Liberals still wince, a little bit, when reminded of Stephane Dion’s Green Shift. Some of them even attempt to rewrite history, and suggest they never supported it when it was party policy in 2008.

But everyone did, including Justin Trudeau, who – like a good soldier – came out to Vancouver in October 2008 to stump for votes for Dion. News reports of their rally at Science World make no mention of Trudeau attempting to shift away from the Green Shift. None. Given how successfully the CPC demonized the Green Shift in 2008 – and how they have campaigned against carbon taxes, for years – that is significant.

And, perhaps, that’s why Trudeau’s environmental policy announcement yesterday – in Vancouver, again – was also significant. The Green Shift is referenced in the headline over Akin’s column, but I can’t fund any other reference to it in the coverage of yesterday. Did the media ask Trudeau about Dion’s plan? Did it come up at all? We don’t know. But the NDP and Tory responses to what he said, I thought, were desultory – they seemed to be phoning it in.

It’s still early, of course, and attack ads may be in the works as I write this. But perhaps things have changed, in the intervening years, and carbon taxes/green shifts aren’t as radioactive as they once were. We shall see. In the meantime, here’s an amazing (and revealing) photo of Trudeau and Dion on that day back in October 2008.

Stephane Dion Justin Trudeau

Caption contest!

In this, the NDP leader frankly looks not unlike a megalomaniac without a shred of principle. But, then again, the main source is Dimitri Pseudas (a guy who allegedly has been investigated by the Mounties for stuff like this, according to the Globe), and the author is Martin Patriquin (a guy who trades in inaccuracy and prejudice, according to the Quebec Press Council).

So NDP stalwarts will likely shrug it off. Should they?

UPDATE: Mulcair is denying it all, pretty categorically. Will Pseudas and Patriquin’s anonymous sources now pony up real evidence? Doubt it. Looks like an LPC war room fail until they do.

There has been a ton of commentary about what the ad is. There hasn’t been a lot of commentary about what it isn’t.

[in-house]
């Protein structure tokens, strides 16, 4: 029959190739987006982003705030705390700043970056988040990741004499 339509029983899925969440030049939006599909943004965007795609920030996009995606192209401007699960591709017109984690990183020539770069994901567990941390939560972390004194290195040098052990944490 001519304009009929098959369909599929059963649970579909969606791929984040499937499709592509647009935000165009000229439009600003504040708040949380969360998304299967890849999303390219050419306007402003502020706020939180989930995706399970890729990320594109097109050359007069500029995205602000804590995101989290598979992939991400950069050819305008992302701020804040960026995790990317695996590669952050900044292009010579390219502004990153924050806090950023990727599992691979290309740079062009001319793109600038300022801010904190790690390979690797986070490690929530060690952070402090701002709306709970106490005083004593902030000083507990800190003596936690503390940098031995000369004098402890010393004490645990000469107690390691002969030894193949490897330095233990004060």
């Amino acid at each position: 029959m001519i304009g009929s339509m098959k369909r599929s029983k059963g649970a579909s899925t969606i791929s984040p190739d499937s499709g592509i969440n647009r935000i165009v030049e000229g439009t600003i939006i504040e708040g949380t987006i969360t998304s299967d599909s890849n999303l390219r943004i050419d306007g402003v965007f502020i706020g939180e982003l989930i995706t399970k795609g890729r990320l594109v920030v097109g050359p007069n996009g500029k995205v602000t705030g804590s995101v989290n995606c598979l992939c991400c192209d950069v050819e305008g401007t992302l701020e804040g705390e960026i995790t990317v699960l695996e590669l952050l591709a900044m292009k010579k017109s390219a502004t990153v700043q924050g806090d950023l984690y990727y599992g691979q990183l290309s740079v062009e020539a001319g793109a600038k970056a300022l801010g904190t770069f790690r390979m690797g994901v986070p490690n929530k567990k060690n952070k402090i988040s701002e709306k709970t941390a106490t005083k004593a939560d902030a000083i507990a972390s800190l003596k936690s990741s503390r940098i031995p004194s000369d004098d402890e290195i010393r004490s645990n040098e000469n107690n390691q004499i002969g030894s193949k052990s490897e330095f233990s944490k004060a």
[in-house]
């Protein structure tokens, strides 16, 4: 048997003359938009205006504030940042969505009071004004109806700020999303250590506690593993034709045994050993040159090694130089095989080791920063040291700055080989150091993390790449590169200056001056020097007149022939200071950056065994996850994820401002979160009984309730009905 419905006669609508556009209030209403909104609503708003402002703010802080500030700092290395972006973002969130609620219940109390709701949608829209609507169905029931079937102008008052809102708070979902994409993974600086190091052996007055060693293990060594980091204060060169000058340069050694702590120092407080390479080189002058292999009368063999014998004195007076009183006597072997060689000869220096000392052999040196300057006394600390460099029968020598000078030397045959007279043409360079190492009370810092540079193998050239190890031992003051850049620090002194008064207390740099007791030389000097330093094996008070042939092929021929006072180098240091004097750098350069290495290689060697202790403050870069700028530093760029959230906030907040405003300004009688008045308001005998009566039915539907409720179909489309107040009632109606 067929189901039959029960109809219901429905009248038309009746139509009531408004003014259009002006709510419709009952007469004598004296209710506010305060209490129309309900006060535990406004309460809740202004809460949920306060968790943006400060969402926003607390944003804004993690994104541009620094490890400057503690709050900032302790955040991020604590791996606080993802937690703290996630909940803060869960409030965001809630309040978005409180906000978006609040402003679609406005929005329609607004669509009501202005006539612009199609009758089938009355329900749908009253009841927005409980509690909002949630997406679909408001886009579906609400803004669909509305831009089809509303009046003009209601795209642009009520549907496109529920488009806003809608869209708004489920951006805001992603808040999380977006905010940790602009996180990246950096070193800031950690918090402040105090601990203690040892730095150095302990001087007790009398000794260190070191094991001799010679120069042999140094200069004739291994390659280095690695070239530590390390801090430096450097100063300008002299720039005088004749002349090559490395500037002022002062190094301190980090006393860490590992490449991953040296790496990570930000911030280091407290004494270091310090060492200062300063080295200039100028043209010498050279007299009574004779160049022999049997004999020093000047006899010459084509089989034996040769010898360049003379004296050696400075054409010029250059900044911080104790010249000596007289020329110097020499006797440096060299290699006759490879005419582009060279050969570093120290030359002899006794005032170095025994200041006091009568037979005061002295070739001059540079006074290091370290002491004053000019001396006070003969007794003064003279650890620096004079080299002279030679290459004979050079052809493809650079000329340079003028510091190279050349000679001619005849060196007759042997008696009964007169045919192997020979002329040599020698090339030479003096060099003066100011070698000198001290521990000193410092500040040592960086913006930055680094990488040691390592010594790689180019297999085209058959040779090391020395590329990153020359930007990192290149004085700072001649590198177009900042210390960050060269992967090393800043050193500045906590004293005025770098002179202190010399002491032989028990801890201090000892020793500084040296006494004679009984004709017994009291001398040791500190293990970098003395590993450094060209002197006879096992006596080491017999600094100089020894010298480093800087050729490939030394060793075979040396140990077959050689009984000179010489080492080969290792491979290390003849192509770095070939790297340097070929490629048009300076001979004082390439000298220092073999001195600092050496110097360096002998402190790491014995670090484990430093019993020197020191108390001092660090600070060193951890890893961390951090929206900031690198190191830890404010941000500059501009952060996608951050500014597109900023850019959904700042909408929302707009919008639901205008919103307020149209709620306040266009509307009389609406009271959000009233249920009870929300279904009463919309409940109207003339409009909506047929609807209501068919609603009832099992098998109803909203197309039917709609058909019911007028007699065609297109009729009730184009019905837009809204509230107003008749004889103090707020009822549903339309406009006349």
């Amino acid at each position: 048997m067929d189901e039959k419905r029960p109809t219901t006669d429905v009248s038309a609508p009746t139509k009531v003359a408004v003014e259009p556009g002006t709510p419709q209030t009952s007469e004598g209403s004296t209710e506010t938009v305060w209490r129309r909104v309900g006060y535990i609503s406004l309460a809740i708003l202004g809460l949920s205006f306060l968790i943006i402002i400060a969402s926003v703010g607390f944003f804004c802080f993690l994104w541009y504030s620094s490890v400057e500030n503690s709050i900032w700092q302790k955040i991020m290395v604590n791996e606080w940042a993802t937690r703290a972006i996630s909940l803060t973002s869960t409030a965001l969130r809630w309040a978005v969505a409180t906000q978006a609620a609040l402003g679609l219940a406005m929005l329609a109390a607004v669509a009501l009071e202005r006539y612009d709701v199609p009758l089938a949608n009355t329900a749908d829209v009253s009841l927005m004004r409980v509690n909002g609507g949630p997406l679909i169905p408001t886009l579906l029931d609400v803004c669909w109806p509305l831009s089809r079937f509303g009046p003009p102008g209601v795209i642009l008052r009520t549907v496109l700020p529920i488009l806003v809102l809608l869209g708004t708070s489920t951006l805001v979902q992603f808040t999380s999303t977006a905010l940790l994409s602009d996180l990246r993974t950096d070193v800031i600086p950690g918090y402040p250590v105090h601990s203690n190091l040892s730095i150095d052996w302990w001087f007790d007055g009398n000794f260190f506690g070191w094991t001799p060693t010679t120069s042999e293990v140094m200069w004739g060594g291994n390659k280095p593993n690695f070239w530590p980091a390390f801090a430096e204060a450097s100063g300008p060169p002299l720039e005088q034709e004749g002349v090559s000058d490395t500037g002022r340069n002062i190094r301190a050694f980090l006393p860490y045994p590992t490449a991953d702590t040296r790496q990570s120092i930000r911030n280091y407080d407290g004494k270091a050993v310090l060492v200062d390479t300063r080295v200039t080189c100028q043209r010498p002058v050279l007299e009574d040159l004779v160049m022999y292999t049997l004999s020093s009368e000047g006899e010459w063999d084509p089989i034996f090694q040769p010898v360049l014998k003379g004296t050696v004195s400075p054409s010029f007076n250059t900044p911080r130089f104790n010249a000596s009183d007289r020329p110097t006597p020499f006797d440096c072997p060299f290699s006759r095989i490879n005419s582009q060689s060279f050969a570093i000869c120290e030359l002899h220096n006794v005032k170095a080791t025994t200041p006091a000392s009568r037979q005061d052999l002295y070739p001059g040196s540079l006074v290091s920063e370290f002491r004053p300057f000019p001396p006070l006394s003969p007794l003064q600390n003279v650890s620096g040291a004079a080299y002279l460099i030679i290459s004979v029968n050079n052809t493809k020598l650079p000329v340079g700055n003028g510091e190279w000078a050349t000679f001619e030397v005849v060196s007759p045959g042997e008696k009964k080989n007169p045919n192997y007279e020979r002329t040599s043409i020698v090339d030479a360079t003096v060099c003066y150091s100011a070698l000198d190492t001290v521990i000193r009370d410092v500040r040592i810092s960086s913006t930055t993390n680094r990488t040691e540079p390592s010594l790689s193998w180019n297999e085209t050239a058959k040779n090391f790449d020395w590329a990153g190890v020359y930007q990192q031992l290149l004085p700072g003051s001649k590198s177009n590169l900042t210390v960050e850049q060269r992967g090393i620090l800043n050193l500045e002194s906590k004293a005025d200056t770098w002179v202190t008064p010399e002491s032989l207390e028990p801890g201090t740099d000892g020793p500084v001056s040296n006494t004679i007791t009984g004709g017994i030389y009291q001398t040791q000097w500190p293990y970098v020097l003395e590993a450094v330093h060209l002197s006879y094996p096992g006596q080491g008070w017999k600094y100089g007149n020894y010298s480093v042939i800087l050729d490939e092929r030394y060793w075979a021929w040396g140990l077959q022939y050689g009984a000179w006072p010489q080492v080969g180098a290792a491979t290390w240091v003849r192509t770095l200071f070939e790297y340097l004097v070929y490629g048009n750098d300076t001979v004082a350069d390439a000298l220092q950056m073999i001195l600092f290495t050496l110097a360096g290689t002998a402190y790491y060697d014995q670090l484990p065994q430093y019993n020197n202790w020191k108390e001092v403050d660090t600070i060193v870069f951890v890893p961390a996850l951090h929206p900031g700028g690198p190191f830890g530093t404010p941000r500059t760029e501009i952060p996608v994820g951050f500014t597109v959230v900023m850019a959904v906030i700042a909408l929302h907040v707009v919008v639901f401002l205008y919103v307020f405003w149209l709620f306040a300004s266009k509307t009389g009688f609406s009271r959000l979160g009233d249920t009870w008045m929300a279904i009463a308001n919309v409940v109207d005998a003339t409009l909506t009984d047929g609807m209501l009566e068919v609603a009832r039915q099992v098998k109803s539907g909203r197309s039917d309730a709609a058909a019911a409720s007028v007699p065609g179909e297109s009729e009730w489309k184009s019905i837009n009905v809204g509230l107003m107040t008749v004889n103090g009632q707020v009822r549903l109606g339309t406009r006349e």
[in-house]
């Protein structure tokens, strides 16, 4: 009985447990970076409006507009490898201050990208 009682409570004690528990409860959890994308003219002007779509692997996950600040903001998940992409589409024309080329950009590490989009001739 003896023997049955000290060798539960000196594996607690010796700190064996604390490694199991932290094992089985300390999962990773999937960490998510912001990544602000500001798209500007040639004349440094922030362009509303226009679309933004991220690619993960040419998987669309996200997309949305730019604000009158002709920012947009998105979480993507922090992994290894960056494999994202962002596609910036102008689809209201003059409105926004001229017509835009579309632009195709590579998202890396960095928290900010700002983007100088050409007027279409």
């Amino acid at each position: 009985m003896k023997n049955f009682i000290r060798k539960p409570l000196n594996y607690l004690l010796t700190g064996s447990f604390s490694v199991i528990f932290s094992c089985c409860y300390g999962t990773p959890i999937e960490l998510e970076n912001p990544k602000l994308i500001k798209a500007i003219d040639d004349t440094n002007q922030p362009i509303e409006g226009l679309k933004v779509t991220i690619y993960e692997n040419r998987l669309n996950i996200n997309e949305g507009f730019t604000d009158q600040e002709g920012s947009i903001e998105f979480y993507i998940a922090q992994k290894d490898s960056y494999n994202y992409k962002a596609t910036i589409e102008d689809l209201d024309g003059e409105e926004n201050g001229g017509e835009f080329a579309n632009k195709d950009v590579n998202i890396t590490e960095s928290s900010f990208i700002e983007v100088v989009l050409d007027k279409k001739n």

It isn’t:

  1. Proprietary: The CBC has tried to claim it is, but the CBC is mistaken.  There is no copyright in news.  Geist slices and dices Mother Corp., here: “The CBC is simply wrong. Its guiding principle is wrong and its attempt to use copyright to take down an offensive advertisement is wrong.”
  2. Ubiquitous: I don’t know about you, but the only place I have actually seen that ad is online.  All the stories say that – and the 45-second length of the spot makes me wonder if it can be effectively broadcast, too. There’s an excellent chance, therefore, it’s a classic political bait-and-switch – drive some critical attention to a story that is unhelpful to your opponent, but do it without spending a cent.
  3. Effective: It overstates its case.  It’s like those toxic abortion leaflets landing in mailboxes all over Canada in recent days – to make their point, they rely on horrific images of the very thing (fetuses) they profess to be concerned about (fetuses). A better design of the ad could have made the same point without using ISIS’ own imagery.

That all said, the spot reminds me of Willie Horton.  That, too, enraged the chattering classes and progressives.  But those weren’t the folks Willie Horton was aimed at – and, in the end, Willie Horton worked with the American voters the GOP were courting.

Bottom line: most of the job in politics, now, is simply getting people to pay attention.  My hunch is that the hue and cry about that CPC/ISIS/JT ad has helped to achieve the mission’s key objective: i.e., to get the electorate to pay attention in the sleepy Summer months and agree, yet again, that Justin Trudeau “just isn’t ready” to deal with the horrors that seemingly occur daily in this world.

That may make you mad.  But it’s unlikely you were ever part of the audience the CPC had in mind when they did the thing up on some staffer’s computer, for about ten bucks.